The choice of what tablet to use, if any, will come down to criteria like available applications, robustness and user friendliness.
November 1, 2010
I have to remind regular readers that I have an iPad — and I love it. That said, I am what is known as a “sole proprietor” for tax purposes (or “chief cook and bottle washer” to the rest of us). So I have no concerns over remote management of my technology.
In fact, if somebody else is managing my devices, I prefer to be there to see what they are doing.
But that is not how business operates. (I had a good example of this the other day at the bank. My teller had trouble logging into her wicket’s PC. She called IT and we watched together as someone somewhere else moved her mouse curser about the screen, clickin’n’fixin’. I am not used to seeing this and to me it looks like the computer has been possessed. Since this was just before Halloween, that is somehow appropriate. But enough of this: Where was I…)
When it comes to mobile devices, remote management is a key selling point for Research In Motion. RIM’s BlackBerry Enterprise Server is considered by most to be the gold standard for managing smart phones in big companies and governments.
It is therefore likely that many companies looking to provide their executives, sales teams, technicians and other mobile workers with the advantages of an iPad will look to RIM’s solution — the PlayBook, announced earlier this year and due to ship in 2011.
Other companies have been upgrading their mobile offerings to appeal to IT departments. To cite one example, the operating system in Apple’s iPhone 4 supports remote management and by the time you read this a new operating system should be available that does the same for the iPad.
Companies will have to make their own decisions about which device — RIM’s, Apple’s, or someone else’s — is the best choice for both the needs of their mobile workers and the peace of mind of their IT team members.
Smart companies that can afford to will run tests of devices from multiple makers before picking a winner, to solicit feedback from those who want use them and those who have to manage them.
Providing security and remote management concerns have been addressed — those will be minimum requirements for any IT department — then the choice of what tablet to use, if any, will come down to criteria like available applications, robustness, user friendliness, and so on. In other words, all the stuff that such a choice should be about. (An analogy might be made to the automobile world, where vehicles have to meet certain criteria regarding bumper design, air bag engineering, seat belt performance, fuel efficiency, emissions and so on. Drivers have no choices when it comes to those things. But they can pick the style and capabilities of the vehicle — whether subcompact or SUV, for example — based on what they want to do with it.)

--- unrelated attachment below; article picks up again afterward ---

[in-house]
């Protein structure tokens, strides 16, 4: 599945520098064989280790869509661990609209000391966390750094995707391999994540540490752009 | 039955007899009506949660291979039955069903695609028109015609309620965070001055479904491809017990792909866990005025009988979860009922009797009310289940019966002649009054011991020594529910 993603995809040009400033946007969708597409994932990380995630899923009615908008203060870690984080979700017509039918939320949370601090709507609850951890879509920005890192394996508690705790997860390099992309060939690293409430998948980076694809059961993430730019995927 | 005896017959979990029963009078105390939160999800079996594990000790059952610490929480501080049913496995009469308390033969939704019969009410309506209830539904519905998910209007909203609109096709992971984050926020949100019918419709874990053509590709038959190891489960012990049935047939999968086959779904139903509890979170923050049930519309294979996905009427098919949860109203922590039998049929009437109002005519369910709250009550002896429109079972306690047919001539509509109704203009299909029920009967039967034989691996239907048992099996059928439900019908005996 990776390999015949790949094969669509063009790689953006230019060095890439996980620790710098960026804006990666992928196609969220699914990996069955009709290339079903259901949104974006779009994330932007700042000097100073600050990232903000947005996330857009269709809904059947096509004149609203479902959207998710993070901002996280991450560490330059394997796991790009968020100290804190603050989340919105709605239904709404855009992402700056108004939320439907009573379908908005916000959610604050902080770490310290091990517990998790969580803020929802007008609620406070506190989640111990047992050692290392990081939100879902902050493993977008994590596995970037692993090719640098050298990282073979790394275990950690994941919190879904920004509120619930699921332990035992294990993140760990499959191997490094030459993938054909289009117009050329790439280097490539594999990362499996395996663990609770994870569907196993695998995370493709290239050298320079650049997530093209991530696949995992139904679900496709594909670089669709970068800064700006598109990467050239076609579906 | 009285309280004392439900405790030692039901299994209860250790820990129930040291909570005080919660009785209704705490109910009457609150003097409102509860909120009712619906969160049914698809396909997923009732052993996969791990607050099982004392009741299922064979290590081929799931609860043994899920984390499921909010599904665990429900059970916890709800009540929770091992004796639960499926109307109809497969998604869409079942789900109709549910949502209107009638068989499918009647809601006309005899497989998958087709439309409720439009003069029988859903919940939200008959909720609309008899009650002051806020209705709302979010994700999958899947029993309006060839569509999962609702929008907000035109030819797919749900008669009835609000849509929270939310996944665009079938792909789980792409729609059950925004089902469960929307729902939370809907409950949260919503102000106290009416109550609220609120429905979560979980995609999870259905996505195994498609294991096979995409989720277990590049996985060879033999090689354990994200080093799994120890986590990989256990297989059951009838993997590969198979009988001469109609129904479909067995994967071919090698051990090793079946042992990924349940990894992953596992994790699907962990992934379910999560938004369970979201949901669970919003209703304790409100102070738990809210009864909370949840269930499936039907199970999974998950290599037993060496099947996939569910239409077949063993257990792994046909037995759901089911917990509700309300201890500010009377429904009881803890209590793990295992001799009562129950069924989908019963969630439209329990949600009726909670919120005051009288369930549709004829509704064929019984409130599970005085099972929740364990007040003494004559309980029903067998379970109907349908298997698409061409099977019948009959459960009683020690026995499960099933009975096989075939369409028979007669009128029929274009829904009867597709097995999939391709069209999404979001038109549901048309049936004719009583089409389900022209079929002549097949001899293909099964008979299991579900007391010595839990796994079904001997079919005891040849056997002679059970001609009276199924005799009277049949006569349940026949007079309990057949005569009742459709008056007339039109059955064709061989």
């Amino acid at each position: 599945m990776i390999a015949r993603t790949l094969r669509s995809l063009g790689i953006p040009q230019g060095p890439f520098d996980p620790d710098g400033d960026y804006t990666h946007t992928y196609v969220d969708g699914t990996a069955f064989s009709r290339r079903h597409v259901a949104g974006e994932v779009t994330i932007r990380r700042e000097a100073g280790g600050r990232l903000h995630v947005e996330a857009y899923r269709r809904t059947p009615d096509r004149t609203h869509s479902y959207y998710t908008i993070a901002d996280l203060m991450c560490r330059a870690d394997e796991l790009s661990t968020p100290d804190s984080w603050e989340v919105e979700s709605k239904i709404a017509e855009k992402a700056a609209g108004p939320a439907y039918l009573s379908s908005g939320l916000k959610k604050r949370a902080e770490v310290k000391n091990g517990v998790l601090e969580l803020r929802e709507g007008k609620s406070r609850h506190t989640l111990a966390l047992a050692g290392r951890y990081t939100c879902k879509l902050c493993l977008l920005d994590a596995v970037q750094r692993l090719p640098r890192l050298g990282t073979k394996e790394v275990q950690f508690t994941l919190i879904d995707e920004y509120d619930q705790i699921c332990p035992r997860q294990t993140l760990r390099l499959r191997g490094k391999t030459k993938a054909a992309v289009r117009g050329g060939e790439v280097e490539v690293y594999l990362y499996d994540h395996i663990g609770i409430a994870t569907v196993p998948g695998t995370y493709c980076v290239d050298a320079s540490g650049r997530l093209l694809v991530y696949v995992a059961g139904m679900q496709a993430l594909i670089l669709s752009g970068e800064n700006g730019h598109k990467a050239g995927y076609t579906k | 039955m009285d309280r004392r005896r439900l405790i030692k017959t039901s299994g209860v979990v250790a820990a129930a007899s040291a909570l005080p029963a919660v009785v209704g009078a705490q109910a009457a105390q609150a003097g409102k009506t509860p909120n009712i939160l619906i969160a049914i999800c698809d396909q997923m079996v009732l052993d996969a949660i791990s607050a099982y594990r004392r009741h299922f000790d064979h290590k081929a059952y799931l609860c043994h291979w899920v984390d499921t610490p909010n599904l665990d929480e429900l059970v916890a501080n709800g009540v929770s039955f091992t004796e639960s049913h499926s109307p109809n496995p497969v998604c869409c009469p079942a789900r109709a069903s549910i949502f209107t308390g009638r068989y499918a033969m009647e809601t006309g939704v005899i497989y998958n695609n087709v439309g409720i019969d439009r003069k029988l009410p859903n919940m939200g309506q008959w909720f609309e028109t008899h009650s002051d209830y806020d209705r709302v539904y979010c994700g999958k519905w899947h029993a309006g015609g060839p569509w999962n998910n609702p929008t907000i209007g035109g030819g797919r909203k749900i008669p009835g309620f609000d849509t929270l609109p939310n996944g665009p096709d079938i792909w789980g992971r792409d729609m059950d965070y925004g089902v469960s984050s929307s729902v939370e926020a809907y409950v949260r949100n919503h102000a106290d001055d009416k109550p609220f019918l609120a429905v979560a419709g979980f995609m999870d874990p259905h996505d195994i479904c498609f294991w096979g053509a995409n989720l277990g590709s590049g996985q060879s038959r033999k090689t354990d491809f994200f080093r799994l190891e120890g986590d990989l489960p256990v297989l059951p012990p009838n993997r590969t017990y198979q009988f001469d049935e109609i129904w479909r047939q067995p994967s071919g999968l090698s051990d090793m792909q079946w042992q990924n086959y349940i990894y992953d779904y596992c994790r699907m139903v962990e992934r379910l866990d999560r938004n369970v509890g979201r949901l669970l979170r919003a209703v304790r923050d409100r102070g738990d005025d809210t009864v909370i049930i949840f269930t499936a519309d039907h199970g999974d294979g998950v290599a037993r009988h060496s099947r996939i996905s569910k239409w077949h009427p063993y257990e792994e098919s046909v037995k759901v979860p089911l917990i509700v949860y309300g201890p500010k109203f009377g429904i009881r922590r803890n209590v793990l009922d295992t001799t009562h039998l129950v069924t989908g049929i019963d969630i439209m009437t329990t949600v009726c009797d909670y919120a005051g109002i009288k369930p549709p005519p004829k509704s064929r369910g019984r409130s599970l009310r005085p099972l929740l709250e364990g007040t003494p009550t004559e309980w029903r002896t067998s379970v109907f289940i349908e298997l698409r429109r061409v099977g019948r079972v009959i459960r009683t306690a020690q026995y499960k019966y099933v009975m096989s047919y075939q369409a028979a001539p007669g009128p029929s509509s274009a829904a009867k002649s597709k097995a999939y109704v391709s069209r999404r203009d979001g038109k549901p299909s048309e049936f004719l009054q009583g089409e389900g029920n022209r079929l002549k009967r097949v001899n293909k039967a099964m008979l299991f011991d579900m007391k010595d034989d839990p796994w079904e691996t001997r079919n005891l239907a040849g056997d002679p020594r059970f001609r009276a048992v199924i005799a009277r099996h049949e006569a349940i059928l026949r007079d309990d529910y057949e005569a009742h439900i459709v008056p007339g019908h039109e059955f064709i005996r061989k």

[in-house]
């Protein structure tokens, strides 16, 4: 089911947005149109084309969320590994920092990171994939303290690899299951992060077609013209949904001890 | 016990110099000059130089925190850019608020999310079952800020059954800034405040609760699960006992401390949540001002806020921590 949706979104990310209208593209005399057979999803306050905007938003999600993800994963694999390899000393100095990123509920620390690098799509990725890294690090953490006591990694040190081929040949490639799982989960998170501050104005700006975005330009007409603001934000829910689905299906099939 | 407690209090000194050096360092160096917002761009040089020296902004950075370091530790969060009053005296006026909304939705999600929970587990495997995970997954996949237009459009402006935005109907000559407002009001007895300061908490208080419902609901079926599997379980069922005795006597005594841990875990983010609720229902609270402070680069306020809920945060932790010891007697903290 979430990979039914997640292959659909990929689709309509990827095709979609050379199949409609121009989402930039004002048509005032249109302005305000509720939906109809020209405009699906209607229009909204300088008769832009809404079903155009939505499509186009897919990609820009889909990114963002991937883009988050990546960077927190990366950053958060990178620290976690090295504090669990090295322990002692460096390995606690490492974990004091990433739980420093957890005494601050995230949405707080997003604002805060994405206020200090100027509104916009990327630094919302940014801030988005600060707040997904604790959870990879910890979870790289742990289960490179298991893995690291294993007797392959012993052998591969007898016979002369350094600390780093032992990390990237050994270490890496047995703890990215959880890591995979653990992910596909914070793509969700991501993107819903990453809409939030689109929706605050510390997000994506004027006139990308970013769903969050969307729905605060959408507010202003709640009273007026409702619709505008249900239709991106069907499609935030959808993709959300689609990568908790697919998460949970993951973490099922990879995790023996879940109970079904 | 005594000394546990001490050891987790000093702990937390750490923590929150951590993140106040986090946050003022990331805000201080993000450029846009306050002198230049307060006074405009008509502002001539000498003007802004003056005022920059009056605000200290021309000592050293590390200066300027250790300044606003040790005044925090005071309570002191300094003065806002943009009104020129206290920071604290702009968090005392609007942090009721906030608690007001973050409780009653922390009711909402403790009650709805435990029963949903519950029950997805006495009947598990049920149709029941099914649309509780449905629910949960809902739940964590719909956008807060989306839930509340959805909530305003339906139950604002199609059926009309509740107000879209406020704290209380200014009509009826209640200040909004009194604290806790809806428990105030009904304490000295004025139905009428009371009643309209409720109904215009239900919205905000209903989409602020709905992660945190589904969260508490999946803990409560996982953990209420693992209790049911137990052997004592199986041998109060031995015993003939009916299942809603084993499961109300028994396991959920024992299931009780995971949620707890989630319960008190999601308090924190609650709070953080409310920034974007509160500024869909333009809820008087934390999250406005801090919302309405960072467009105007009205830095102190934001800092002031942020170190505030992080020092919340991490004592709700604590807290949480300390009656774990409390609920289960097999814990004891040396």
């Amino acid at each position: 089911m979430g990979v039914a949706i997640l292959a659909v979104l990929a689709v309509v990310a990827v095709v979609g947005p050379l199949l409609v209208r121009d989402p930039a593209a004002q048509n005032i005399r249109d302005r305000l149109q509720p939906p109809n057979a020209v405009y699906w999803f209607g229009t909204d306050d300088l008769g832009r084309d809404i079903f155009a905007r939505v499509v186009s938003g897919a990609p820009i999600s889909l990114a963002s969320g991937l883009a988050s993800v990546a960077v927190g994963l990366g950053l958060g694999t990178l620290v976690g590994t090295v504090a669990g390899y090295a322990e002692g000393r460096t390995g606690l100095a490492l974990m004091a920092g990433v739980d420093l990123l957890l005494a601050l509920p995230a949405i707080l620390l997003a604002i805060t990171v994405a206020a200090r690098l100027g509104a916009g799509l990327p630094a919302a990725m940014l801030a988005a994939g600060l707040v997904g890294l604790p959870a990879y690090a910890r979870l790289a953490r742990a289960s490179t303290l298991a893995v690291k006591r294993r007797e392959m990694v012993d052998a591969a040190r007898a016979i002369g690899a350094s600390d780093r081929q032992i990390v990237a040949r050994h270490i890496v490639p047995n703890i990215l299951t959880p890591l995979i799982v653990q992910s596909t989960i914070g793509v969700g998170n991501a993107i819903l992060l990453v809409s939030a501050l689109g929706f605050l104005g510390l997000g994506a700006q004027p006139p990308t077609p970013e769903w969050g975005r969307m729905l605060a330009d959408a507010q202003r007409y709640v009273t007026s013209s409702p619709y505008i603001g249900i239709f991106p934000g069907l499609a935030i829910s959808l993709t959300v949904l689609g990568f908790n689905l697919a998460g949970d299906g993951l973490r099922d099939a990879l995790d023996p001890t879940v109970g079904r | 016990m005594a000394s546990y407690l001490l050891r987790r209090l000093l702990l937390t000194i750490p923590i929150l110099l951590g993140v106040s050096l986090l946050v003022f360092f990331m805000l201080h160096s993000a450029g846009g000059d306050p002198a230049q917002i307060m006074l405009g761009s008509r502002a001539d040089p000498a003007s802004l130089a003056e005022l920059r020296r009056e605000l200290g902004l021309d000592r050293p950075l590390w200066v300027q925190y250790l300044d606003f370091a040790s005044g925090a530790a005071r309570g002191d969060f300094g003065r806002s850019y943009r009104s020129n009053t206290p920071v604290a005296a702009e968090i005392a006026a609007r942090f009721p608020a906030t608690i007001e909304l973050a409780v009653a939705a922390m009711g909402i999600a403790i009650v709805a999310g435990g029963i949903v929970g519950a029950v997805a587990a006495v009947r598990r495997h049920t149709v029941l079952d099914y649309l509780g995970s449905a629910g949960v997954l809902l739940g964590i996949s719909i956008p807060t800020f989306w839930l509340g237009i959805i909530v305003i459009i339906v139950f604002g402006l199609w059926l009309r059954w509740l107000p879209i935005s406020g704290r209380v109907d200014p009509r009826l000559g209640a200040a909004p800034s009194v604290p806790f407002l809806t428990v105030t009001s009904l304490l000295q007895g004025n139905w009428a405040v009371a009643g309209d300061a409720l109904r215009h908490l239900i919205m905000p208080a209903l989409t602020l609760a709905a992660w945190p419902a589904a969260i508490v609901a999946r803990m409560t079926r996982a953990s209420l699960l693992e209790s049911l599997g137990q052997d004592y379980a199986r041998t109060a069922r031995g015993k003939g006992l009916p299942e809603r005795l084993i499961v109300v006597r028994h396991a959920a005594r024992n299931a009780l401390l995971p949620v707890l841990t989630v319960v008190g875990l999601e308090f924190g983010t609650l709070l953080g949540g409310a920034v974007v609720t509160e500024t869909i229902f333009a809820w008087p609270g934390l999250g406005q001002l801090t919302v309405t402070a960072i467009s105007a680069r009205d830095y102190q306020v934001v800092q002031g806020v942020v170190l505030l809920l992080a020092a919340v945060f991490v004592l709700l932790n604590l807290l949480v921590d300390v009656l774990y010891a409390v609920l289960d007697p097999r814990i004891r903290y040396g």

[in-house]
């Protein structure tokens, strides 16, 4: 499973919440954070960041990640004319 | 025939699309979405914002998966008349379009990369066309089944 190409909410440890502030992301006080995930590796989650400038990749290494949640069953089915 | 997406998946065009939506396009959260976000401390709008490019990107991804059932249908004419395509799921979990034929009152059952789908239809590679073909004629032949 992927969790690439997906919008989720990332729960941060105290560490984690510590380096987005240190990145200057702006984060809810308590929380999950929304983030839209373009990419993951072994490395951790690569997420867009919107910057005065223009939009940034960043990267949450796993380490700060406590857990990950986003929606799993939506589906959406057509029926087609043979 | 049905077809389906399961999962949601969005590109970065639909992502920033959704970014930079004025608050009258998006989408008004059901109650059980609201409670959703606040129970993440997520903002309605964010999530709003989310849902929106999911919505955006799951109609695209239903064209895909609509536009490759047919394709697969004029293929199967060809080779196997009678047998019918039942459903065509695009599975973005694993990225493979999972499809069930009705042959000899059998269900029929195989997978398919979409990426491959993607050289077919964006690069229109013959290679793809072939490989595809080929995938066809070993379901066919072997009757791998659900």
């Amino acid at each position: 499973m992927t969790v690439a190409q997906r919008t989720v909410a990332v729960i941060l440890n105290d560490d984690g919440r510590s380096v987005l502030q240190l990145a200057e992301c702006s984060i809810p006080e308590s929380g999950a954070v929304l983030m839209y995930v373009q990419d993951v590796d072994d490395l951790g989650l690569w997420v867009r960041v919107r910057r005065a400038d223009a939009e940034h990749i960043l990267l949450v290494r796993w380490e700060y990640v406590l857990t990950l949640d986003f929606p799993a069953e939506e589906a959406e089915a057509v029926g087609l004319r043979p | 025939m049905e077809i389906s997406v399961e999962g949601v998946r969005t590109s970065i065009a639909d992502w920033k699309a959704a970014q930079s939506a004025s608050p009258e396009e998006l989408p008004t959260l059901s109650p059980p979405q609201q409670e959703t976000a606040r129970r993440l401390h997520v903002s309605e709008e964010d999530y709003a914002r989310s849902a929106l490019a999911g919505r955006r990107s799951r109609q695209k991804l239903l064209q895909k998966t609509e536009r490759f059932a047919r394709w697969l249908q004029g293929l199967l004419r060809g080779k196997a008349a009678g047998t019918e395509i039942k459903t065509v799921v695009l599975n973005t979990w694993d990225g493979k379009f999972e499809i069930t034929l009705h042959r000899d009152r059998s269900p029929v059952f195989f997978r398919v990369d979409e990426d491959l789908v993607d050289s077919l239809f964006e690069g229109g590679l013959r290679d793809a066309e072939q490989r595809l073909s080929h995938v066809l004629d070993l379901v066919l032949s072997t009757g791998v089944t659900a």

The great news here is that the market and the technology have both evolved. A couple of short years ago, few took tablets seriously.
Now they are not only accepted, but cool. That means competition, and as we all know that means innovations will go up even as prices come down.
(For similar reasons, I welcome the introduction of Windows Phone 7, Microsoft’s latest kick at an operating system for mobile devices. I am perfectly happy with my iPhone, but I know the pressure that Microsoft’s new operating system will exert on the mobile device market will continue to compel Apple to improve its own offering. Those using phones powered by Google’s Android or BlackBerry’s operating systems should likewise rejoice. But back to tablets…)
Better offerings at better prices will drive adoption. And as with every technology advance, the real fun begins when the device moves beyond the “early adopter” stage to become a mass-market product. That is when the magic happens, because that is when people who are not technologically adept start figuring out how to use a new technology to make their lives more rewarding, whether it is increased business productivity, better quality of life, or just more fun. CNS
Trevor Marshall is a Toronto-based reporter, writer and observer of the Canadian wireless industry. He can be reached (on his mobile) at 416-878-7730 or (via his iPad) at email@example.com